While teachers no doubt stamp an indelible mark on their students, there are also many instances of students leaving behind a lasting impression on their teachers.
Popular Kannada television personality Shylaja Santosh, who is now a human rights teacher in Mangaluru, recalls an incident where her students sensitised her to gender-related issues. “We were conducting a survey to check the human rights temperature at a school. It is an intense exercise producing emotional answers and insights. The students revealed some of the most shocking stories about their childhood, the most common being discrimination. One girl who said she had faced horrific incidents from the age of eight, lamented with a tear in the eye, ‘Girls have no rights in this country and we are abused at some point of time or other in our lives.’ This was a wake up call for me. From then on, I have remained very vigilant to the discrepancies in the society and have done my best to take corrective steps instead of remaining a mute spectator.”
Nikhil Moro, director, A Q Miller School of Journalism and Mass Communications, Kansas State University adds, “Students tend to be a step ahead in awareness and the use of emerging technology. As I discussed data journalism in a graduate class, a student introduced me to the Google News Initiative tools for reporting and storytelling, which I was not aware of. Nobody learnt more in that class than me.”
Christobelle Joseph echoes Moro’s views, “Our teacher at college would often mention that he was in the class to learn from young minds, rather than teach. Today, as I teach, I am constantly guided by his words. The feedback I receive from students is incredible, and I leave enriched every week.”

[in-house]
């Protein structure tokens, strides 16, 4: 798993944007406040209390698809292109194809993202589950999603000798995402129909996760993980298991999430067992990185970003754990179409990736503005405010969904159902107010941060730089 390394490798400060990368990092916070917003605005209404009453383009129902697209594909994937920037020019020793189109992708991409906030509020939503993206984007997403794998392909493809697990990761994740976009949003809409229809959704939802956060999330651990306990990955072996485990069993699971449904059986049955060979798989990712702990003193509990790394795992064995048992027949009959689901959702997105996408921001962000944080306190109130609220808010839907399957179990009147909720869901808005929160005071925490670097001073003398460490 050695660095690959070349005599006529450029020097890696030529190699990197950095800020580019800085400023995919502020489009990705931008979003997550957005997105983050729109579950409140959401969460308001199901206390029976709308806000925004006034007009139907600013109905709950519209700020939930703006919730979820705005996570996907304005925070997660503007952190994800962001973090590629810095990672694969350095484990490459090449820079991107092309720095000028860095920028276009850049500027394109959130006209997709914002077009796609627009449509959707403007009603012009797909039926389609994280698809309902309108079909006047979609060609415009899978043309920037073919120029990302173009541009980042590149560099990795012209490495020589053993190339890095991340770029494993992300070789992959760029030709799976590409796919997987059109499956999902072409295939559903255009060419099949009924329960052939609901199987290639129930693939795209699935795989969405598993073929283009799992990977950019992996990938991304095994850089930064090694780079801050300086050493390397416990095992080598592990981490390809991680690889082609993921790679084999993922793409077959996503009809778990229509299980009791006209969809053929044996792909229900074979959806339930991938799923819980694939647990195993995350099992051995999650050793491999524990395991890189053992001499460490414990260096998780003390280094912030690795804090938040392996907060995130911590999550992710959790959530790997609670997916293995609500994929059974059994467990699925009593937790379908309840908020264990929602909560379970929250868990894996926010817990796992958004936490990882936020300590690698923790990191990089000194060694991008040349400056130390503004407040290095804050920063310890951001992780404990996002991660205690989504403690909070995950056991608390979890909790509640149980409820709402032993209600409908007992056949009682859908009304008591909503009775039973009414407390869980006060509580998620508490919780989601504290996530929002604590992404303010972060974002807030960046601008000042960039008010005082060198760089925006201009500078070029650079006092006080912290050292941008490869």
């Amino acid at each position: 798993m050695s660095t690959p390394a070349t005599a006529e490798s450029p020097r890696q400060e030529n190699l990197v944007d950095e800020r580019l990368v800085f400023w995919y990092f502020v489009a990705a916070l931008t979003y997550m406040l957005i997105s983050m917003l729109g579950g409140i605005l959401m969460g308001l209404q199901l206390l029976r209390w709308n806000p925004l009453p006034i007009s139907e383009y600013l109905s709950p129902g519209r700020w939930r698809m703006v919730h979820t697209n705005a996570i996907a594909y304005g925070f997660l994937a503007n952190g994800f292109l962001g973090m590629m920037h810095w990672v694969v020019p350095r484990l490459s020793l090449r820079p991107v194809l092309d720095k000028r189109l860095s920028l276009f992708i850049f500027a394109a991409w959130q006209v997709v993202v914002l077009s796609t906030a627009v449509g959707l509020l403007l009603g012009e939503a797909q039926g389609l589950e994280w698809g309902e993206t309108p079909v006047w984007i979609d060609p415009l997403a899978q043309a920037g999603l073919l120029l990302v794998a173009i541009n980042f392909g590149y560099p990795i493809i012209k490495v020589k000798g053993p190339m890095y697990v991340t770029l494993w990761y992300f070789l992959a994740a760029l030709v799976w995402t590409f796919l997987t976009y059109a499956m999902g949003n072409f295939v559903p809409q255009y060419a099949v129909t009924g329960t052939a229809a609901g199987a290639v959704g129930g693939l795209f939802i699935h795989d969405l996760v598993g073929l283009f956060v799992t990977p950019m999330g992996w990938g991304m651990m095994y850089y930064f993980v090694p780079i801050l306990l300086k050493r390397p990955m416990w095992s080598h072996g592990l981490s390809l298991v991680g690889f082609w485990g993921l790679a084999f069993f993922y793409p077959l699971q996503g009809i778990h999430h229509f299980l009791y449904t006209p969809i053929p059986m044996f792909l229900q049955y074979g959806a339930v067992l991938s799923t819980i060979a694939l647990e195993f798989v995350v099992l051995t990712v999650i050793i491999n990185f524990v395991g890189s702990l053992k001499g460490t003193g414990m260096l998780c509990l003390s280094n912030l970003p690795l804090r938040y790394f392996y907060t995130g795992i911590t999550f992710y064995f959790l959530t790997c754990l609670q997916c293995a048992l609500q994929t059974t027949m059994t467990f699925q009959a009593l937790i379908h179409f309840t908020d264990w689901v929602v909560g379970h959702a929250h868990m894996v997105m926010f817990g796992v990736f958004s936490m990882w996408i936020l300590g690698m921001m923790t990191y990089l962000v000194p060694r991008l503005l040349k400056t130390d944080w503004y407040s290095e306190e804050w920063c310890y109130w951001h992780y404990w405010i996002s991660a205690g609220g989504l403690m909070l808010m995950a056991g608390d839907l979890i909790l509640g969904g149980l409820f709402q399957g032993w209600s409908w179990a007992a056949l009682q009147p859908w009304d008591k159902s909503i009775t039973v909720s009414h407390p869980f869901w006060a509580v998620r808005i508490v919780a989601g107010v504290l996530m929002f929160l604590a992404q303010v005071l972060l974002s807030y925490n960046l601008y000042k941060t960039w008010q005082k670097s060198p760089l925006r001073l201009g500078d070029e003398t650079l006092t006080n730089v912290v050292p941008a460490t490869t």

In the case of Sneha Putran, a pre-primary teacher at Delhi Public School, the most important lesson came from a tiny tot who taught her to give unadulterated love. Explains Sneha, “I had a small boy in my class who I fondly called Little Buddha as he never showed any attachment to anyone. He did not have many close friends and I was also warned by other teachers about his behavioural issues. But I patiently worked on him, and towards the end of the term, I noticed a drastic change in him. He began showing me a lot of affection.”
Once, the school had organised a salad-making competition. While every child tried to ensure that his dish looked the best, Little Buddha quickly mixed all the ingredients together, added a dash of lime, some spices, and started yelling out to his teacher. When Sneha reprimanded him saying he would not win the competition as he had acted in haste without paying any attention to the presentation of the dish, Little Buddha answered innocently, “Why are you scolding me, Ma’am? I do not want any prize. I have made this for you. Please have it.” The teacher was left speechless. “From him, I learned the meaning of unwavering love which does not expect anything in return,” says Sneha.
Sometimes, students can be cheeky too as retired Bengaluru University vice-chancellor M S Thimmappa realised during his early days of teaching. When his students gifted him a doll with a shaking head at a social event, Thimmappa initially failed to grasp the connection. “I was constantly moving my head while delivering lectures and the students who found it awkward wanted to send a subtle message across. The doll did the trick,” the professor fondly reminisces.
The relationship between a teacher and student is perhaps the most beautiful, with the memories lingering forever. No one can fit the role of a friend, philosopher and guide better than a teacher. While students scale new heights in life, teachers continue to remain at the bottom rung of the pyramid, strengthening the foundation to create better tomorrows for us. No tribute is big enough for a teacher.